The creeping mobilization of TV threatens to turn even the smartest TVs into dumb screen by consigning them to be mere displays for content and apps running on smartphones and tablets. At its first-ever developers conference in San Francisco this week, Samsung sought to embrace that trend without succumbing to it.
It’s new smart TVs will support DIAL, the protocol co-developed by YouTube and Netflix to enable content to be launched from a mobile device for playback on a TV, like those from LG, Sony, Vizio and Panasonic (as well as TiVo and Roku). DIAL is also the technology behind Google’s Chromecast dongle. But as Janko details over at GigaOM, Samsung is also releasing a new Multiscreen SDK that will allow developers to create a wide variety of TV apps that can be launched from mobile devices, including games, by leveraging Samsung’s cloud-based publishing platform. It even allows apps to overlay content on live TV.
As my colleague Colin Gibbs noted yesterday, Samsung is trying to build its own ecosystem of connected devices and apps on top of Android, much as Amazon has done around the Kindle Fire. Unlike Amazon, however, Samsung is very much trying to keep the smart TV at the center of that ecosystem.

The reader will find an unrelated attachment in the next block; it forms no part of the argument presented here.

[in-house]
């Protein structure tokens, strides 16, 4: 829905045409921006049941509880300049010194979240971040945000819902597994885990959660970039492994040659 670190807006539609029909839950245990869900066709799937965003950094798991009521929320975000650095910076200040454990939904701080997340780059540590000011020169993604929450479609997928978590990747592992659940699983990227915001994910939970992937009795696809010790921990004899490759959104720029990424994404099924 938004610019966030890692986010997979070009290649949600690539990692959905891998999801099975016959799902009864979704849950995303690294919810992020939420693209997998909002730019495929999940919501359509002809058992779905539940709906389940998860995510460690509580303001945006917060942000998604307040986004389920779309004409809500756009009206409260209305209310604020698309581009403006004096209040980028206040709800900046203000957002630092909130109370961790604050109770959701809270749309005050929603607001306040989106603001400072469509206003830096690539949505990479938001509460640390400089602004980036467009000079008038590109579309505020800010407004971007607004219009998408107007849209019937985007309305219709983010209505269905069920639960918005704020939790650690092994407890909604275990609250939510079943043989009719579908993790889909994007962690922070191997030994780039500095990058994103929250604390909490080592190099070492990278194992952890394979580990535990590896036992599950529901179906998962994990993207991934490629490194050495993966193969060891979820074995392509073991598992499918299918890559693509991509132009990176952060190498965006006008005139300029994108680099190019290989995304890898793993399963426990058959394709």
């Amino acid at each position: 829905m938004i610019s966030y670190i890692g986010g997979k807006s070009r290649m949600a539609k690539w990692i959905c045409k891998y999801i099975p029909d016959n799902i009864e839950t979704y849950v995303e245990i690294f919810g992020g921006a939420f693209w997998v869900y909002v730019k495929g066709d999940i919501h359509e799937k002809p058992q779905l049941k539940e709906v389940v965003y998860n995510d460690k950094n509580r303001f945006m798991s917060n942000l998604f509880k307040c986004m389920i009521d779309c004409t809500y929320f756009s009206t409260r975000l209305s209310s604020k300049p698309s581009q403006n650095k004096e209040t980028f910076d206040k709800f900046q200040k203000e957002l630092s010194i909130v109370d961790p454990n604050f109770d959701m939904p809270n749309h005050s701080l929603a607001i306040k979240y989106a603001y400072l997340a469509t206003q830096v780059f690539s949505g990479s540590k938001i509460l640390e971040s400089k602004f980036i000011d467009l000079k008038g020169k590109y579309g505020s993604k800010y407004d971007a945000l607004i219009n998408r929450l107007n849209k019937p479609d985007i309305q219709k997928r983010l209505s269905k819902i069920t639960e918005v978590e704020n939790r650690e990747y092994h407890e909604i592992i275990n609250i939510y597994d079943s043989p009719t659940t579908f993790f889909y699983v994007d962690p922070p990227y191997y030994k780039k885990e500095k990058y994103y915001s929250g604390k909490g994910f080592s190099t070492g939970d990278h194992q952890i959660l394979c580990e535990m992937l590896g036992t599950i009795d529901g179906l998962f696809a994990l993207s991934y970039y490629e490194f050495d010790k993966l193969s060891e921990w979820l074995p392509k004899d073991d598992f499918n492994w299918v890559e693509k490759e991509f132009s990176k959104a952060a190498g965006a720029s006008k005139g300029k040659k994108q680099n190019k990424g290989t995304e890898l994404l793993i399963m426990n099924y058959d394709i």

TV makers, of which Samsung is the world’s largest, have not had an easy few years. After HDTV got commoditized, 3-D was supposed to restore profit margins for set makers but consumers balked at the goofy glasses and the content was never there. Now, smart TVs are in danger of becoming irrelevant as TV in general is being drawn inexorably into mobile ecosystems. Samsung has a huge advantage over other TV makers in that it is also a leading seller of smartphones and tablets, giving it a foot in both camps. From the developers conference, it seems Samsung plans to press that advantage for all it’s worth.